Merkel, Abe Call for EU-Japan Deal to Stem Trade Barriers

Updated on
  • Fair trade doesn’t mean putting up barriers, Merkel says
  • Abe in Germany says he wants to help champion open markets

Angela Merkel and Shinzo Abe on March 19.

Photographer: Krisztian Bocsi/Bloomberg

German Chancellor Angela Merkel and Japanese Prime Minister Shinzo Abe called for a concerted effort to defend free trade, saying global markets can be both open and fair.

Two days after U.S. President Donald Trump and Merkel held inconclusive talks at the White House, the German and Japanese leaders opened the CeBIT technology show in Hanover, Germany, by advocating a trade accord between Japan and the European Union as a way to underscore the benefits of an interconnected global economy.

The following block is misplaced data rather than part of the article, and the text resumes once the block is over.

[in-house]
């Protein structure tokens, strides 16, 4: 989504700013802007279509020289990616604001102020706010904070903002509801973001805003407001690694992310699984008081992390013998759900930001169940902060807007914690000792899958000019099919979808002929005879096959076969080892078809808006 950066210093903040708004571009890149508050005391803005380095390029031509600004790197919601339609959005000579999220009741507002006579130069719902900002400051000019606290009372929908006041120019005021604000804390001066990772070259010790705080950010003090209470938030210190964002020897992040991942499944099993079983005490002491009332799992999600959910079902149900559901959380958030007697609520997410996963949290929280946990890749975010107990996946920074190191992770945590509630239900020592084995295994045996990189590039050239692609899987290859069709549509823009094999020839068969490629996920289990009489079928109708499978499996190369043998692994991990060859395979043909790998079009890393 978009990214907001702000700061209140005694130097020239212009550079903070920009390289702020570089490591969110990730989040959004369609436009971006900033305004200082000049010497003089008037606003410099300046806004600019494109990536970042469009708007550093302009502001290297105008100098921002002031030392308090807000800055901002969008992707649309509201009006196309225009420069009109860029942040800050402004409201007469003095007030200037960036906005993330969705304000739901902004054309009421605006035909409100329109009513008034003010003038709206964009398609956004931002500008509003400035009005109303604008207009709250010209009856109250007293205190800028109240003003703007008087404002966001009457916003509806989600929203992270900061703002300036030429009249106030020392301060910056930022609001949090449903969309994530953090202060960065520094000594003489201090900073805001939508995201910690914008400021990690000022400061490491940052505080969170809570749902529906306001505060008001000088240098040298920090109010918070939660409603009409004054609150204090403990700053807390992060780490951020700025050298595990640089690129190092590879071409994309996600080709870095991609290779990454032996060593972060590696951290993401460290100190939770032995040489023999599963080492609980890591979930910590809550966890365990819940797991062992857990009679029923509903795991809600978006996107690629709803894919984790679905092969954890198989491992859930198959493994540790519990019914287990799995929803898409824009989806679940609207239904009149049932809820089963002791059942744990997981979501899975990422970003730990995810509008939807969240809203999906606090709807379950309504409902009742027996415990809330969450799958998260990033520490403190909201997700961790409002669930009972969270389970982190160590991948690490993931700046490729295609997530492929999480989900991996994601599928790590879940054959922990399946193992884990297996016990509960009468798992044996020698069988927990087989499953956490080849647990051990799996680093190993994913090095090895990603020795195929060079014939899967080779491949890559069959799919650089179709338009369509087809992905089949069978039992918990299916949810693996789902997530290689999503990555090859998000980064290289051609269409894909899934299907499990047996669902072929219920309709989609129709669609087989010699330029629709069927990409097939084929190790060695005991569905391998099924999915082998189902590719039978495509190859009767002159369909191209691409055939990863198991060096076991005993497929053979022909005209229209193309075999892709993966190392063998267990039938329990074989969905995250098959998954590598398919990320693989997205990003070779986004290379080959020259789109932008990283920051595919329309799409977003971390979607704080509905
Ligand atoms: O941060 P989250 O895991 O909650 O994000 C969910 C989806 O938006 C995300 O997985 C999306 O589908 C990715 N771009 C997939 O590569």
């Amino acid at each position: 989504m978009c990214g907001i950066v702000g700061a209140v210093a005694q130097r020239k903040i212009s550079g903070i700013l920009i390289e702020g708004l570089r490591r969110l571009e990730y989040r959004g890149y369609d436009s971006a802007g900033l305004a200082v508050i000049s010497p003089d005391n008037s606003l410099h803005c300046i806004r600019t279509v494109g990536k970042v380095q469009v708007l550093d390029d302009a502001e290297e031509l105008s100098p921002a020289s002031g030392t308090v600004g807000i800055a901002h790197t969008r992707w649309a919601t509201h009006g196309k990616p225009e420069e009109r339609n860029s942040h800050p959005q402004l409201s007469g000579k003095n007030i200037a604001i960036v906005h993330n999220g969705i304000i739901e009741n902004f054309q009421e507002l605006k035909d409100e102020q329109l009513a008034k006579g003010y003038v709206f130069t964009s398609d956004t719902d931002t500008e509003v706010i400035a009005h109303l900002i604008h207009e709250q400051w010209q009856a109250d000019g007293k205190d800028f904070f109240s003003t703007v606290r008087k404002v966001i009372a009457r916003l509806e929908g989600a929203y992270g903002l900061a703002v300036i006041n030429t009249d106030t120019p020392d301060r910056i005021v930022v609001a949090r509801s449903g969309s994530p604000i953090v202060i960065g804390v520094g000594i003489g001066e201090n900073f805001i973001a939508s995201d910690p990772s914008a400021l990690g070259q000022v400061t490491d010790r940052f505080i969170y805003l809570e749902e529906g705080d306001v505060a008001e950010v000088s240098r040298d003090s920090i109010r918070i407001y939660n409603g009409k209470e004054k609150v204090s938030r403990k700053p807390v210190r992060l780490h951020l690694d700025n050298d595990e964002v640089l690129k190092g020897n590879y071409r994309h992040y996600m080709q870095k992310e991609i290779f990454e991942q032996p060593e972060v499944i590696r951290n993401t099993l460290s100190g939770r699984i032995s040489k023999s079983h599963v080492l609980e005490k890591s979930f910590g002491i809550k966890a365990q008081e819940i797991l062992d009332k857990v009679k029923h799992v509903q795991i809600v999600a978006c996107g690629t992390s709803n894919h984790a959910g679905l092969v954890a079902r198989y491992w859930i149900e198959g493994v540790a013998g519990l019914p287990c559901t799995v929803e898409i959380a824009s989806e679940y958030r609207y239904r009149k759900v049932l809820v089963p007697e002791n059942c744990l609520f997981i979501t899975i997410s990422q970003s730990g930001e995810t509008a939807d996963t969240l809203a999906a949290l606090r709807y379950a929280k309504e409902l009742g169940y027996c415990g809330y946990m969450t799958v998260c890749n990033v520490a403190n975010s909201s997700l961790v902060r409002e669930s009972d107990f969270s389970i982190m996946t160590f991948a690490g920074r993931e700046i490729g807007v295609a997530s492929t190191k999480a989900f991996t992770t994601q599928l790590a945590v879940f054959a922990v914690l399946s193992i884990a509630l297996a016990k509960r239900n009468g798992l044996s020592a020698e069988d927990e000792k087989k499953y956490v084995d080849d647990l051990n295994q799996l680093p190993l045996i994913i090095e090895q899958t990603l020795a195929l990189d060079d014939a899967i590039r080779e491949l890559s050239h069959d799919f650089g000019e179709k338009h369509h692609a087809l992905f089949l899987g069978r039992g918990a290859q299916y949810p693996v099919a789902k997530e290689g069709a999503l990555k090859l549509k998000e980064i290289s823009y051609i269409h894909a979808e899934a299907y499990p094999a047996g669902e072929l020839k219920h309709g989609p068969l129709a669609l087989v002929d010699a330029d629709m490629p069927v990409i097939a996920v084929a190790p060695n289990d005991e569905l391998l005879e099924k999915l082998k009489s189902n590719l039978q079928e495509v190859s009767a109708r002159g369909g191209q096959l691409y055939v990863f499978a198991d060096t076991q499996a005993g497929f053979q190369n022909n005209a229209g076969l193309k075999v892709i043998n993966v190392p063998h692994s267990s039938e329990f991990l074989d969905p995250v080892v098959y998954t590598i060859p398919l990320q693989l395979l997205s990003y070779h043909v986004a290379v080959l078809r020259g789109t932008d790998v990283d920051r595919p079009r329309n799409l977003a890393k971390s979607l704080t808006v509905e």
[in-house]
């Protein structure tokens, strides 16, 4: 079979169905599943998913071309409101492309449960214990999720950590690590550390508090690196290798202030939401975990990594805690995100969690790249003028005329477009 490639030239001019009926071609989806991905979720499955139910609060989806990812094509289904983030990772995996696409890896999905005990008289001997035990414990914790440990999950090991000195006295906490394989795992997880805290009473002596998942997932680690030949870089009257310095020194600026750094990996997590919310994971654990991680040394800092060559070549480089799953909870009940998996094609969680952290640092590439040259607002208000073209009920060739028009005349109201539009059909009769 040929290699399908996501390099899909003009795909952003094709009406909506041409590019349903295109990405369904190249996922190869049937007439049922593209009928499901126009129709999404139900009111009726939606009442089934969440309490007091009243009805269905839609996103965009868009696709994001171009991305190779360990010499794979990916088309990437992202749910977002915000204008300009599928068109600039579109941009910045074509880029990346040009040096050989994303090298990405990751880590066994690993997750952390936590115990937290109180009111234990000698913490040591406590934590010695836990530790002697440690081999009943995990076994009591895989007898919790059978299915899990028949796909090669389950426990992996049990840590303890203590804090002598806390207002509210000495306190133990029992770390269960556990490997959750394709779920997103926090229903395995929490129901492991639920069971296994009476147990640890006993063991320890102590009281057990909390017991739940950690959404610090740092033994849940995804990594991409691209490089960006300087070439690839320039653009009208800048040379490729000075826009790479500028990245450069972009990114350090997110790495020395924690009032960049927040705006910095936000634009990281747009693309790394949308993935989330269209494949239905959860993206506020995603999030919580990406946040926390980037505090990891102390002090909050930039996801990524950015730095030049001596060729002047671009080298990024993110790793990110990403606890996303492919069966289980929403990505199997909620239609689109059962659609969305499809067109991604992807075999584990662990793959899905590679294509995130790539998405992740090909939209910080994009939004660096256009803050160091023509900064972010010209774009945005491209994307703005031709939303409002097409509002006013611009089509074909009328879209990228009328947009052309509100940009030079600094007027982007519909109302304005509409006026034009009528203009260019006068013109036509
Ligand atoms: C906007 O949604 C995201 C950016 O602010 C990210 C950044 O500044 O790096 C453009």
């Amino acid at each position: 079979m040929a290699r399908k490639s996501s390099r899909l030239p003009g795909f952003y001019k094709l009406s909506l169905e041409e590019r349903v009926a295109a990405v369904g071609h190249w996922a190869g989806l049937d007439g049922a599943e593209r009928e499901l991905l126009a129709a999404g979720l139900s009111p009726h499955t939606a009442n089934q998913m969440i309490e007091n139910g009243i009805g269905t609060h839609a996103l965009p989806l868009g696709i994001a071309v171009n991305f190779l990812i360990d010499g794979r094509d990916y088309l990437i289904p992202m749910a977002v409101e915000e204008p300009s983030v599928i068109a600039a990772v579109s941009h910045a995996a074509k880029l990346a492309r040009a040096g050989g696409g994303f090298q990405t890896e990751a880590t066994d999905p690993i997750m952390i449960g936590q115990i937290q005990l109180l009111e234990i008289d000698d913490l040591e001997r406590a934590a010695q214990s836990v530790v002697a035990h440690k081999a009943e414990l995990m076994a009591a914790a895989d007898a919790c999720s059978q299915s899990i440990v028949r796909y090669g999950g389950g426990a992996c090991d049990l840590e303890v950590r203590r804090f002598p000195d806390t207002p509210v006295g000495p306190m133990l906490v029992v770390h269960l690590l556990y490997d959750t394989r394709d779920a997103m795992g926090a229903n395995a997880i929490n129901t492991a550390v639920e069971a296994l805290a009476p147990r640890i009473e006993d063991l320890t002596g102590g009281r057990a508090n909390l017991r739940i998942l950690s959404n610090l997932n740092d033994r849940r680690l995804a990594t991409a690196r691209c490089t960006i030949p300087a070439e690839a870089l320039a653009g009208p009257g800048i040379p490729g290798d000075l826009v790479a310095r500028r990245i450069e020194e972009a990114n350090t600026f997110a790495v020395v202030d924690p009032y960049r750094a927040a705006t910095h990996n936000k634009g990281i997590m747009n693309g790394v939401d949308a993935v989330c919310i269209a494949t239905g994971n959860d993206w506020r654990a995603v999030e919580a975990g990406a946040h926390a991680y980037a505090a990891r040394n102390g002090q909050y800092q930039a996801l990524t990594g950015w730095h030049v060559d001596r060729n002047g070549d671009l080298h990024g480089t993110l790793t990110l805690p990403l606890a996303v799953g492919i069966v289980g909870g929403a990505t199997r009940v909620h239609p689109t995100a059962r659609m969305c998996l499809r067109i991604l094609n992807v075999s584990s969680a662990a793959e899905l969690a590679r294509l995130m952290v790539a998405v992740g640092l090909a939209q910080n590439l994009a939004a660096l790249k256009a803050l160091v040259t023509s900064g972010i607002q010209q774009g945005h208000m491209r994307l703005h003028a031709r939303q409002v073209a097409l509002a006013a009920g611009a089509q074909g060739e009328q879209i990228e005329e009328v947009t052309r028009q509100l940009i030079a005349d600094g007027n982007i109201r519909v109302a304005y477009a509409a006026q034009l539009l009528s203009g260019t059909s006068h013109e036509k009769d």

“Of course we want fair markets, but we don’t want to put up barriers,” Merkel said in an apparent retort to Trump’s pledge of enacting “America First” economic and trade policies. “At a time when we have to quarrel with many about free trade, open borders and democratic values, it’s a good sign that Germany and Japan aren’t quarreling about that.”

Abe said Japan, having benefited from free trade and investment, “wants to be the champion of upholding open systems alongside Germany,” though “it will be necessary to have rules that are fair and can stand up to democratic appraisal.”

Talks on an EU-Japan accord began in 2013 with the goal of lowering barriers to trade and investment on both sides. Japan is the EU’s second-biggest Asian trading partner after China, and together with the EU accounts for more than a third of global economic output, according to EU data.

Germany is ready to “be the motor” for completing the deal as a signal that “we want free, open markets,” Merkel said.

(An earlier version corrected Japan’s trade ranking with the EU.)

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